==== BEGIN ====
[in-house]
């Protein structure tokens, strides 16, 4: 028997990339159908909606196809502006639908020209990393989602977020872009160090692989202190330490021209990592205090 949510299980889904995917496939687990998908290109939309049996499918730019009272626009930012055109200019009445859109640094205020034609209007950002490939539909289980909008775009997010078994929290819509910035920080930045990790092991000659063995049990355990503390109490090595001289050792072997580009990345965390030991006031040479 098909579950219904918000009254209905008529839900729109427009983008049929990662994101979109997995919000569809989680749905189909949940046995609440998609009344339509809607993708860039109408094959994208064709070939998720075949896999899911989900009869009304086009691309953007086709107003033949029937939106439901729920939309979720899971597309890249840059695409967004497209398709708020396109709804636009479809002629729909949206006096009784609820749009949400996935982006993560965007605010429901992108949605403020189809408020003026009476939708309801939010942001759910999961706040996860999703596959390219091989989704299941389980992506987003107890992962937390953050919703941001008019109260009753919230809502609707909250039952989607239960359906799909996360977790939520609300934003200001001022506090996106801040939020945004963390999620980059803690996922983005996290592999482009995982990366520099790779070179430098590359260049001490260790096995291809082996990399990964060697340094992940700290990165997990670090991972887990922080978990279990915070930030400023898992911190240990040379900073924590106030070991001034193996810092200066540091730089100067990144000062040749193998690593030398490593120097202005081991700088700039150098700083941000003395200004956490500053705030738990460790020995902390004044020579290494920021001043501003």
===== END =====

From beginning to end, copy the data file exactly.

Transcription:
[in-house]
């Protein structure tokens, strides 16, 4: 028997990339159908909606196809502006639908020209990393989602977020872009160090692989202190330490021209990592205090 949510299980889904995917496939687990998908290109939309049996499918730019009272626009930012055109200019009445859109640094205020034609209007950002490939539909289980909008775009997010078994929290819509910035920080930045990790092991000659063995049990355990503390109490090595001289050792072997580009990345965390030991006031040479 098909579950219904918000009254209905008529839900729109427009983008049929990662994101979109997995919000569809989680749905189909949940046995609440998609009344339509809607993708860039109408094959994208064709070939998720075949896999899911989900009869009304086009691309953007086709107003033949029937939106439901729920939309979720899971597309890249840059695409967004497209398709708020396109709804636009479809002629729909949206006096009784609820749009949400996935982006993560965007605010429901992108949605403020189809408020003026009476939708309801939010942001759910999961706040996860999703596959390219091989989704299941389980992506987003107890992962937390953050919703941001008019109260009753919230809502609707909250039952989607239960359906799909996360977790939520609300934003200001001022506090996106801040939020945004963390999620980059803690996922983005996290592999482009995982990366520099790779070179430098590359260049001490260790096995291809082996990399990964060697340094992940700290990165997990670090991972887990922080978990279990915070930030400023898992911190240990040379900073924590106030070991001034193996810092200066540091730089100067990144000062040749193998690593030398490593120097202005081991700088700039150098700083941000003395200004956490500053705030738990460790020995902390004044020579290494920021001043501003």